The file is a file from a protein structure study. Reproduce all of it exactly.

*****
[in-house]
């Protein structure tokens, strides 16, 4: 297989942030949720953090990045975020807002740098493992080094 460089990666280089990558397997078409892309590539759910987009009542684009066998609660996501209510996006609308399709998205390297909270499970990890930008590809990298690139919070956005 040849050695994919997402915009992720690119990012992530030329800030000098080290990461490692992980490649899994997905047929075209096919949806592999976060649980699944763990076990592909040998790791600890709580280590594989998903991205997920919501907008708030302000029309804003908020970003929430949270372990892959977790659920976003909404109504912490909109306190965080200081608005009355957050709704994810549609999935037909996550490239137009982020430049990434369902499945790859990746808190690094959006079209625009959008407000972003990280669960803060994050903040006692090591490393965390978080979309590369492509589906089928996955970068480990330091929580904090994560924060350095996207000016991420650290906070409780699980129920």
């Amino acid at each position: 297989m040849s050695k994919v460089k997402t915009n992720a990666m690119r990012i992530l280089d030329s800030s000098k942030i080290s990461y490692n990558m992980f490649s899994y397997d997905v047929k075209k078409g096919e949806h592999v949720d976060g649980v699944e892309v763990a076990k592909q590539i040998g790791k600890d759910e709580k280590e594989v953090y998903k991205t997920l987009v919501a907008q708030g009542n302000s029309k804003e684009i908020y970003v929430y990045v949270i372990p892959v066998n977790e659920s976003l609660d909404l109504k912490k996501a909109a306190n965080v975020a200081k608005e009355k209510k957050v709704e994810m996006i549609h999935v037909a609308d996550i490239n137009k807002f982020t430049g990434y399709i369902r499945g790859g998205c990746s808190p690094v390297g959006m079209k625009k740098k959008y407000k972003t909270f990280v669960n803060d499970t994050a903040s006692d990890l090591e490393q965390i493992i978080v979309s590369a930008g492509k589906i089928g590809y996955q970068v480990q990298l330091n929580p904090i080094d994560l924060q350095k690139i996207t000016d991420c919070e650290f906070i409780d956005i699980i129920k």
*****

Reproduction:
[in-house]
């Protein structure tokens, strides 16, 4: 297989942030949720953090990045975020807002740098493992080094 460089990666280089990558397997078409892309590539759910987009009542684009066998609660996501209510996006609308399709998205390297909270499970990890930008590809990298690139919070956005 040849050695994919997402915009992720690119990012992530030329800030000098080290990461490692992980490649899994997905047929075209096919949806592999976060649980699944763990076990592909040998790791600890709580280590594989998903991205997920919501907008708030302000029309804003908020970003929430949270372990892959977790659920976003909404109504912490909109306190965080200081608005009355957050709704994810549609999935037909996550490239137009982020430049990434369902499945790859990746808190690094959006079209625009959008407000972003990280669960803060994050903040006692090591490393965390978080979309590369492509589906089928996955970068480990330091929580904090994560924060350095996207000016991420650290906070409780699980129920």
């Amino acid at each position: 297989m040849s050695k994919v460089k997402t915009n992720a990666m690119r990012i992530l280089d030329s800030s000098k942030i080290s990461y490692n990558m992980f490649s899994y397997d997905v047929k075209k078409g096919e949806h592999v949720d976060g649980v699944e892309v763990a076990k592909q590539i040998g790791k600890d759910e709580k280590e594989v953090y998903k991205t997920l987009v919501a907008q708030g009542n302000s029309k804003e684009i908020y970003v929430y990045v949270i372990p892959v066998n977790e659920s976003l609660d909404l109504k912490k996501a909109a306190n965080v975020a200081k608005e009355k209510k957050v709704e994810m996006i549609h999935v037909a609308d996550i490239n137009k807002f982020t430049g990434y399709i369902r499945g790859g998205c990746s808190p690094v390297g959006m079209k625009k740098k959008y407000k972003t909270f990280v669960n803060d499970t994050a903040s006692d990890l090591e490393q965390i493992i978080v979309s590369a930008g492509k589906i089928g590809y996955q970068v480990q990298l330091n929580p904090i080094d994560l924060q350095k690139i996207t000016d991420c919070e650290f906070i409780d956005i699980i129920k």